Johnny Grimes - 9 months ago 30

Python Question

I'm trying to get the count of properties in a dict where poi == true. I've included a C# example for reference, followed by my python code.

What's the correct way of doing this in Python?

C#:

`enron_data.where(x => x.poi == true).count()`

In Python:

`i = 0`

for key,value in enron_data.items():

if value["poi"]:

i = i + 1

print i

enron_data Sample:

`{'METTS MARK': {'salary': 365788, 'to_messages': 807, 'deferral_payments': 'NaN', 'total_payments': 1061827, 'exercised_stock_options': 'NaN', 'bonus': 600000, 'restricted_stock': 585062, 'shared_receipt_with_poi': 702, 'restricted_stock_deferred': 'NaN', 'total_stock_value': 585062, 'expenses': 94299, 'loan_advances': 'NaN', 'from_messages': 29, 'other': 1740, 'from_this_person_to_poi': 1, 'poi': False, 'director_fees': 'NaN', 'deferred_income': 'NaN', 'long_term_incentive': 'NaN', 'email_address': 'mark.metts@enron.com', 'from_poi_to_this_person': 38}}`

Answer

I'd probably do something like this assuming that the `poi`

is always `True`

or `False`

.

```
sum(int(v['poi']) for v in enron_data.values())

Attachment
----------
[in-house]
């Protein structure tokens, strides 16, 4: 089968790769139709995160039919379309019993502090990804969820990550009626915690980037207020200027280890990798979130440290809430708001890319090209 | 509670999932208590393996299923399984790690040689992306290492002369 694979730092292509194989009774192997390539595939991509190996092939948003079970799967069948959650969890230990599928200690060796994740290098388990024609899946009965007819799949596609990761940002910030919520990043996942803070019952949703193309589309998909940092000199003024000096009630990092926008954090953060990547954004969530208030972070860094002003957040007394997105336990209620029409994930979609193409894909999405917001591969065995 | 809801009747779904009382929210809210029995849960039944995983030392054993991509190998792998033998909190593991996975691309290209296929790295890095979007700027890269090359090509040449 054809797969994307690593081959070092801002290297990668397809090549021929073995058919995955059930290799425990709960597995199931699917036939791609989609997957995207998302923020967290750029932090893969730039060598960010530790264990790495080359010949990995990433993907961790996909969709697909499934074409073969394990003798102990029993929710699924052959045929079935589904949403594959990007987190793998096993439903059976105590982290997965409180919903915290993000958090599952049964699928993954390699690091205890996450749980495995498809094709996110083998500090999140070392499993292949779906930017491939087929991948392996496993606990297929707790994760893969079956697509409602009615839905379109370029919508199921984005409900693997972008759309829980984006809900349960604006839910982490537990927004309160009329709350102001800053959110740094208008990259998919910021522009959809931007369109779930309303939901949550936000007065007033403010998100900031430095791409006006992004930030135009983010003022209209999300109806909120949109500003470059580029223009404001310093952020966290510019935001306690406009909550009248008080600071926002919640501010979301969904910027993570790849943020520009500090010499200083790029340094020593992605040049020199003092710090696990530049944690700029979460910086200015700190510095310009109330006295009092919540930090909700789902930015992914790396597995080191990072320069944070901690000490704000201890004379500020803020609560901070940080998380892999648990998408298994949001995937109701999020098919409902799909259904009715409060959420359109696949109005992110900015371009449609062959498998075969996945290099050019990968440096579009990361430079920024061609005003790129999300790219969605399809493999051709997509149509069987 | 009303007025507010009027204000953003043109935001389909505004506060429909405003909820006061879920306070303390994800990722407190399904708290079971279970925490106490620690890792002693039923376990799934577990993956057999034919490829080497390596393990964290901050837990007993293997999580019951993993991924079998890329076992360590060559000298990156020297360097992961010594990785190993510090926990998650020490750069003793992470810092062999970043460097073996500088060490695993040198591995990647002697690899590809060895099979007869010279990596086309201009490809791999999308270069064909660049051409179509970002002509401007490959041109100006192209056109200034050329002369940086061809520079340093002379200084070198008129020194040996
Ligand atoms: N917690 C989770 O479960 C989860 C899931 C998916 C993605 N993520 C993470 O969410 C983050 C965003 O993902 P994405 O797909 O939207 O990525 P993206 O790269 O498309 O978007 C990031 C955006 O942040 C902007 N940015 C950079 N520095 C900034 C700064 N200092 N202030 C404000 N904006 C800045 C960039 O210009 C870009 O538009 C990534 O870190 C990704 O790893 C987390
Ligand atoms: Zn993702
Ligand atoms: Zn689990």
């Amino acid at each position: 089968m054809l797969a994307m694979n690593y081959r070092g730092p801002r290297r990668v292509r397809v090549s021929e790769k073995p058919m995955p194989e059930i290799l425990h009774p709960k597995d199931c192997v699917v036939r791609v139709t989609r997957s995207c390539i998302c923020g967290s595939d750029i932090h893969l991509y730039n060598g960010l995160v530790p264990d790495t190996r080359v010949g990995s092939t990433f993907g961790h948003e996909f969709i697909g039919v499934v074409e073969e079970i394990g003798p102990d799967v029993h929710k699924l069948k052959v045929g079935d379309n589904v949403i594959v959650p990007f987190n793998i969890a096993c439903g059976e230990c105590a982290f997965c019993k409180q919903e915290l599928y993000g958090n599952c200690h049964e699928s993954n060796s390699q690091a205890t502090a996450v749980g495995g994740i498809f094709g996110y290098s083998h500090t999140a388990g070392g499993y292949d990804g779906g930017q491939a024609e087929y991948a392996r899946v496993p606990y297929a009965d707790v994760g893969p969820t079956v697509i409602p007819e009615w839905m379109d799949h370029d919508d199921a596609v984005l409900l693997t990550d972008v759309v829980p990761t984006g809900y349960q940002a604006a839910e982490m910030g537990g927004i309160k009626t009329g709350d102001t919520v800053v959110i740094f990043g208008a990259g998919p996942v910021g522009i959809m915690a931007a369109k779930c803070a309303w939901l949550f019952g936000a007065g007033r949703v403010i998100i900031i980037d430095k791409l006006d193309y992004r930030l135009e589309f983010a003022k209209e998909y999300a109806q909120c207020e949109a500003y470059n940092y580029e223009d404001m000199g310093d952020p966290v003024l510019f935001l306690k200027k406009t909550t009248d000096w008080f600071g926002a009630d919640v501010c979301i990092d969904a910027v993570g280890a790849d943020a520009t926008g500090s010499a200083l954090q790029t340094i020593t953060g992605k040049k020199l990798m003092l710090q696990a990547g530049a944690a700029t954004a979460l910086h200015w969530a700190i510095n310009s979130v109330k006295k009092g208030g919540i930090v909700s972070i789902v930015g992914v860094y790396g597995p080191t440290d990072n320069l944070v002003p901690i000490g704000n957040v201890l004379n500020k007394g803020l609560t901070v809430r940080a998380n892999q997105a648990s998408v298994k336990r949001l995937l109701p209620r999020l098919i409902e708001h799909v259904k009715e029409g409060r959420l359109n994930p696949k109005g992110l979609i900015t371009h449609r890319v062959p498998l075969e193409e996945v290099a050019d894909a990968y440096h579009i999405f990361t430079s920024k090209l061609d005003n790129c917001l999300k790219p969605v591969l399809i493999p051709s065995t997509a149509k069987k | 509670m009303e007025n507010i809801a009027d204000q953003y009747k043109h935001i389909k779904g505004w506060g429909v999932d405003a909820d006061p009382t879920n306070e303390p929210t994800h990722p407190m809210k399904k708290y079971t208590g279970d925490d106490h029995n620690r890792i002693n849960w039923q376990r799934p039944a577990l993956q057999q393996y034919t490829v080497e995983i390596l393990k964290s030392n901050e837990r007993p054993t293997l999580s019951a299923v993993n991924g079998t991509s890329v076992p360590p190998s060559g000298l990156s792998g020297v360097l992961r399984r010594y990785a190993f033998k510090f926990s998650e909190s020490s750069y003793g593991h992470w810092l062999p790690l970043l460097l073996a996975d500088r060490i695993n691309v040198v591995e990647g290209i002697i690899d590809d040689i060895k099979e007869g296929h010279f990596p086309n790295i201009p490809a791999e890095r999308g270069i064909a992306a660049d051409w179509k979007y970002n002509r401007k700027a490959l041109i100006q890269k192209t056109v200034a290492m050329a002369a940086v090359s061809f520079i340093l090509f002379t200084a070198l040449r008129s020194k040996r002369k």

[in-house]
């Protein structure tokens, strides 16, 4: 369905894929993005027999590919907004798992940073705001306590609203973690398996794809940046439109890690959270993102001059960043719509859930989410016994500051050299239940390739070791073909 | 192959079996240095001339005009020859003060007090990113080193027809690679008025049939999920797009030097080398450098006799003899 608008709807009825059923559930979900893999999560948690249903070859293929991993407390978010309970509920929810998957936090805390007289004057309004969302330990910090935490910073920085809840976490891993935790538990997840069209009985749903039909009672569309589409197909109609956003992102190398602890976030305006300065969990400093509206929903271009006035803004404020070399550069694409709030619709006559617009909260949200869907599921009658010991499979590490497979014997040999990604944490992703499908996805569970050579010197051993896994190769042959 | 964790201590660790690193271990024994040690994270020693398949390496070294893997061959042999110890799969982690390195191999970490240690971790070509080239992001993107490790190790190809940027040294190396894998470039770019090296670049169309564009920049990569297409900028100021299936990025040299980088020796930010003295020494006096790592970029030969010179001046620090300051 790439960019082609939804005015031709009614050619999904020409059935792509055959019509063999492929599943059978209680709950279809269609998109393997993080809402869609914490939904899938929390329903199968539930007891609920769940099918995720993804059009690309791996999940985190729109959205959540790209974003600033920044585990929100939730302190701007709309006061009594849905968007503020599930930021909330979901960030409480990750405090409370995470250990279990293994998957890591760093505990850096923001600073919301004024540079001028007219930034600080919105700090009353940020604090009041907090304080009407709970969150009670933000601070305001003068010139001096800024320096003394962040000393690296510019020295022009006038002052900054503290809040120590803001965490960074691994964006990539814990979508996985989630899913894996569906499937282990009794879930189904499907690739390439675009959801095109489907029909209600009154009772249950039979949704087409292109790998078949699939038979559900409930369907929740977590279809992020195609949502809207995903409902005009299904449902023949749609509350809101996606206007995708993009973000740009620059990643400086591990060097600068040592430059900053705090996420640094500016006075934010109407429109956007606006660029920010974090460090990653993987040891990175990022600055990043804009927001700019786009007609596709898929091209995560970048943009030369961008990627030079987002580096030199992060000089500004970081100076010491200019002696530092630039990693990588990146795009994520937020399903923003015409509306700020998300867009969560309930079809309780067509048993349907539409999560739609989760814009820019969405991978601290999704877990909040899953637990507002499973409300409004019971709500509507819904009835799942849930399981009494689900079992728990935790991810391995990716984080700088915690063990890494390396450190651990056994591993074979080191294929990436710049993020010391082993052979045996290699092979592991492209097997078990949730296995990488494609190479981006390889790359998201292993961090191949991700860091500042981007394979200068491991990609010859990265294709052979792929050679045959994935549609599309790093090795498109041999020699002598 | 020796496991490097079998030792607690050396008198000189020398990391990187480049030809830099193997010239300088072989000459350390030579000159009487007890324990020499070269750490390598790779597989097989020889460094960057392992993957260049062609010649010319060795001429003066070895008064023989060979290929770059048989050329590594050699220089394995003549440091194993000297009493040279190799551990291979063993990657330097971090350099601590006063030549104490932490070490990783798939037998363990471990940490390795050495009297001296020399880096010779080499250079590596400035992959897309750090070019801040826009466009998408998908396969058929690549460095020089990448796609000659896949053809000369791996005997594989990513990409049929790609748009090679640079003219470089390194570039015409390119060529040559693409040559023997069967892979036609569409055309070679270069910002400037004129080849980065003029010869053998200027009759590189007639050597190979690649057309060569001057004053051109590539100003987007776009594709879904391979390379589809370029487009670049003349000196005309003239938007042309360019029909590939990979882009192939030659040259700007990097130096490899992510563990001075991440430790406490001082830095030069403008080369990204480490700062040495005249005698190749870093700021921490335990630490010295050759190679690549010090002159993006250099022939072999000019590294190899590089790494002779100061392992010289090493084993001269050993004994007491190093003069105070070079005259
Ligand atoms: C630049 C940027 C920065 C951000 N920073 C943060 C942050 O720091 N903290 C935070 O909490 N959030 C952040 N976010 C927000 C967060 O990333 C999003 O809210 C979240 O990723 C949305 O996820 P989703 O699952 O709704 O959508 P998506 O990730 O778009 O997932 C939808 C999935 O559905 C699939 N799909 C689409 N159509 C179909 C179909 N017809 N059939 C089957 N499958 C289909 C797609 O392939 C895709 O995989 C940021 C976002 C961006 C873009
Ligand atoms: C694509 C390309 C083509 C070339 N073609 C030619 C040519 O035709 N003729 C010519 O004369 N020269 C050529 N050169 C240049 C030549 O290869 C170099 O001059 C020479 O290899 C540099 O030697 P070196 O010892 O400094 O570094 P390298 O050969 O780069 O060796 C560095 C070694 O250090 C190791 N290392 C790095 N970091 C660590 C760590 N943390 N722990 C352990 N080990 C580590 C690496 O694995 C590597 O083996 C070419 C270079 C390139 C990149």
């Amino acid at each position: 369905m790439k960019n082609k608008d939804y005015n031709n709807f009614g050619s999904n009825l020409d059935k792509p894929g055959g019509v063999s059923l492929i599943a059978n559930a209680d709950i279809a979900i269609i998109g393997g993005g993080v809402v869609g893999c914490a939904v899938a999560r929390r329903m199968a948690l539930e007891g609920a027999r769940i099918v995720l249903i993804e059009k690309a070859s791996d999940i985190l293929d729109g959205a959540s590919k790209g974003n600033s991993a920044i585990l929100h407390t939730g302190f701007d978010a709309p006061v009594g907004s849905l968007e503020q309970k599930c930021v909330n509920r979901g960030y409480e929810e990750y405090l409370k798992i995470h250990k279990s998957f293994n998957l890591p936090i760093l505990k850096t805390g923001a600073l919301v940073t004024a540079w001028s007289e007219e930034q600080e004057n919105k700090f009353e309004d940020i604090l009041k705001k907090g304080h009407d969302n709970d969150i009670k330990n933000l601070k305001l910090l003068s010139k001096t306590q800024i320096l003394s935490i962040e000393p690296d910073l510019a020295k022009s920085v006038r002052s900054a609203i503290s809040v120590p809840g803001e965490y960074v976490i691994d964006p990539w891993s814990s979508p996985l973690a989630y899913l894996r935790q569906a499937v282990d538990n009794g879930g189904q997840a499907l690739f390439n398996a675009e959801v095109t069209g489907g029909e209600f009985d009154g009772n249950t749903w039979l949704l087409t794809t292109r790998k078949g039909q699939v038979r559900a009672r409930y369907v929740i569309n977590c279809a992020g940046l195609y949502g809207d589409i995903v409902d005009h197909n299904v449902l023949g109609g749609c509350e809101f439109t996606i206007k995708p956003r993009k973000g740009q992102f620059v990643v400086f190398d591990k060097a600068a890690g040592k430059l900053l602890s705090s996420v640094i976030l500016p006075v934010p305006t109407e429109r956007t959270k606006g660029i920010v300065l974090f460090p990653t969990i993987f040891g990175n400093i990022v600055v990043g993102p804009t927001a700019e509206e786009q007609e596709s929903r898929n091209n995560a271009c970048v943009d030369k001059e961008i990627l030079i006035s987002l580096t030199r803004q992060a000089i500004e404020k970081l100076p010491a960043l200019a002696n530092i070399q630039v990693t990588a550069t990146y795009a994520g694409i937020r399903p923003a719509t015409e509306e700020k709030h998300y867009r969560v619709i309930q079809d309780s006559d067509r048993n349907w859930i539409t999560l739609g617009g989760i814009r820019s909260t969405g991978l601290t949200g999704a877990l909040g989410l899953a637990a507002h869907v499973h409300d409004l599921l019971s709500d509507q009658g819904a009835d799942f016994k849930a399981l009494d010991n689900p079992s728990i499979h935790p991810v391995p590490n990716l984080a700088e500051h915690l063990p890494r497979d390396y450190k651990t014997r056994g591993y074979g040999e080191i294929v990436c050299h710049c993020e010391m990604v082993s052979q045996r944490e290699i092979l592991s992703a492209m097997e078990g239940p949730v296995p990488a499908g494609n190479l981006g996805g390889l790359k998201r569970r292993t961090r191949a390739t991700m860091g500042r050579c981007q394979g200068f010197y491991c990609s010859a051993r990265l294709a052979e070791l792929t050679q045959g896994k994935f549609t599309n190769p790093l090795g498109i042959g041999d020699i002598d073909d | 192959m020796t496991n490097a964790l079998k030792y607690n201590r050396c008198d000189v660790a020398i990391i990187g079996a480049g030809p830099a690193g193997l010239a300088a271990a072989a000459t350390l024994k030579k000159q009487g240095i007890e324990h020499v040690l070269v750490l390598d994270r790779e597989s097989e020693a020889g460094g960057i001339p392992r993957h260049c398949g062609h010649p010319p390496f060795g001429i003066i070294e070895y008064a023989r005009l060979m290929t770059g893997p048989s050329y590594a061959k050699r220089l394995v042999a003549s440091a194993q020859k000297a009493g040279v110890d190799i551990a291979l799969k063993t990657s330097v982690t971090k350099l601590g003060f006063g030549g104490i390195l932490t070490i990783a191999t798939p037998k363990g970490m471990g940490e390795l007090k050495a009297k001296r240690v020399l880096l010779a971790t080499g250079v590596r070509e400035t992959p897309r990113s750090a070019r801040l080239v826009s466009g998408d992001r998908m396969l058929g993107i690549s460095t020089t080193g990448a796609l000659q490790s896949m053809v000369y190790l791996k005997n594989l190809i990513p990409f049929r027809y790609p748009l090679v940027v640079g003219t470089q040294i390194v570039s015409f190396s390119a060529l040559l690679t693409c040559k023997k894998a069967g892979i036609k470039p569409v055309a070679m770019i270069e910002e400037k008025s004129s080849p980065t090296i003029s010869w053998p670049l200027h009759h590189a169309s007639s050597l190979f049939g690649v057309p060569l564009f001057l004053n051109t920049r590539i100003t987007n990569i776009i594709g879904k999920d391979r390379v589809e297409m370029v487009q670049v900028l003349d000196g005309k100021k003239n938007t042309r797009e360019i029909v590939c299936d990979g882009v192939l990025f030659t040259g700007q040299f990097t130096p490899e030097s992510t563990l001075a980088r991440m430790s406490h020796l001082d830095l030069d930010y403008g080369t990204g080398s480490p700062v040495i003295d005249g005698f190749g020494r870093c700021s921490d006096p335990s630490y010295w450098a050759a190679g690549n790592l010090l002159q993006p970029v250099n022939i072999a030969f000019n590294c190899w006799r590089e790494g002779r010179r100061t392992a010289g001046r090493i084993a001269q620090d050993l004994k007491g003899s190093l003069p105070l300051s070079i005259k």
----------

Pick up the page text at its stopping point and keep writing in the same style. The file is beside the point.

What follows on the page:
```

`enron_data.values()`

gives you an iterator that will return values of the dictionary. We're not interested in the keys. For each one, we get the value of the `'poi'`

key. That's what

```
[v['poi'] for v in enron_data.values()]
```

will give you. Assuming that `v['poi']`

is always `True`

or `False`

, I convert it to an integer using `int()`

. `int(True)`

is `1`

and `int(False)`

is `0`

. So, if I run this, I will get a list of `1`

s and `0`

s. Then I `sum`

the entire list to get the count of `1`

s (i.e. `True`

s) using the `sum`

builtin. I drop the `[`

and `]`

because I'm just going to iterate over the list and not index it or anything.

Here's another alternative that occurred to me.

```
sum(1 for v in enron_data.values() if v['poi'] is True)
```

Source (Stackoverflow)